• Depression

A chronically stressed system can result in a host of health issues including increased rates of:

  • Chronic pain
  • High blood pressure
  • Diabetes
  • Depression
  • Heart disease

When is stress good? 

Keep in mind that not all stress is bad. Some stress can actually be healthy, improving brain performance and keeping people alert.

Researchers at the University of California, Berkeley found that acute stress—like a work deadline—can result in new nerve cell formation in the brain that can enhance performance. Stress can mean adventure and excitement, and without it, life would get boring.  The problem is finding the balance between good stress and bad stress.

Unfortunately, much of that isn’t in any one person’s control.

What Is the Purpose of Stress? | PainDoctor.com

How to reduce stress 

Stress is a normal response to an intense situation, but chronic stress can wreak havoc on our bodies and minds. Here is how to reduce your stress levels.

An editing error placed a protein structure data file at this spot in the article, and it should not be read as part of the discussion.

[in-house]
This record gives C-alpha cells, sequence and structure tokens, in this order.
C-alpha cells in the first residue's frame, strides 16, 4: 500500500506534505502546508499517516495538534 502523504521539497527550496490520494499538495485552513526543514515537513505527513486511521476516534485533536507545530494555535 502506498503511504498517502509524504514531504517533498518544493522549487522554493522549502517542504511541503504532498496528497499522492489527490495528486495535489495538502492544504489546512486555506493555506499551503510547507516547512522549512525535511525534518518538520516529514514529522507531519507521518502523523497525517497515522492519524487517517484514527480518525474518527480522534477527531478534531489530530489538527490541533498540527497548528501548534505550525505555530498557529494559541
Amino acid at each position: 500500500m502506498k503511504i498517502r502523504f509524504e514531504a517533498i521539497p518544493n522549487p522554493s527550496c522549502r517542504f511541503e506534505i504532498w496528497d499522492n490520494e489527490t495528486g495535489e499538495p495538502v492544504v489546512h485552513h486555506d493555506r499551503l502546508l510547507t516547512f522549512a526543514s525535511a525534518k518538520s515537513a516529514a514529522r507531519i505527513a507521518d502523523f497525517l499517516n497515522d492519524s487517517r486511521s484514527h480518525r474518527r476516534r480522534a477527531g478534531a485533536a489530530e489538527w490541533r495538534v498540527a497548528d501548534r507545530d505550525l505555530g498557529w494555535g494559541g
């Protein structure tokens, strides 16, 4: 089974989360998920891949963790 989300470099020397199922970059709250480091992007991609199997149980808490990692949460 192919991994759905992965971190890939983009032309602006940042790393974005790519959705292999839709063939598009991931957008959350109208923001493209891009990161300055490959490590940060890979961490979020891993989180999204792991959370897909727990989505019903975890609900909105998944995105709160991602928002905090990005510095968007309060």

Stop over scheduling

Pare your schedule down to a manageable size. Stop saying “yes” when you want to say “no!” Down time is essential to stress management.


This is probably the most recommended practice for stress management. Exercise regulates the stress hormone cortisol, improves insomnia, and helps alleviate the symptoms of depression and anxiety. Aim for a minimum of 30 minutes a day of moderate-intensity exercise such as walking, some types of yoga, or jogging. Consistency is more important than intensity, so break a sweat daily!

Clean up your diet

Stop overeating or overindulging in fatty, salty, or sweet snacks. Manage stress with a healthy diet that includes plenty of fruits and vegetables (including stress fighting leafy greens), seeds and nuts (like pumpkin seeds and almonds, both proven stress fighters), and lots of liquids.

Go outside

Horticultural therapy is gaining acceptance as a practice for stress reduction, and it’s no wonder why. Numerous studies indicate the benefits of digging in the dirt, walking in the woods, or playing in the park.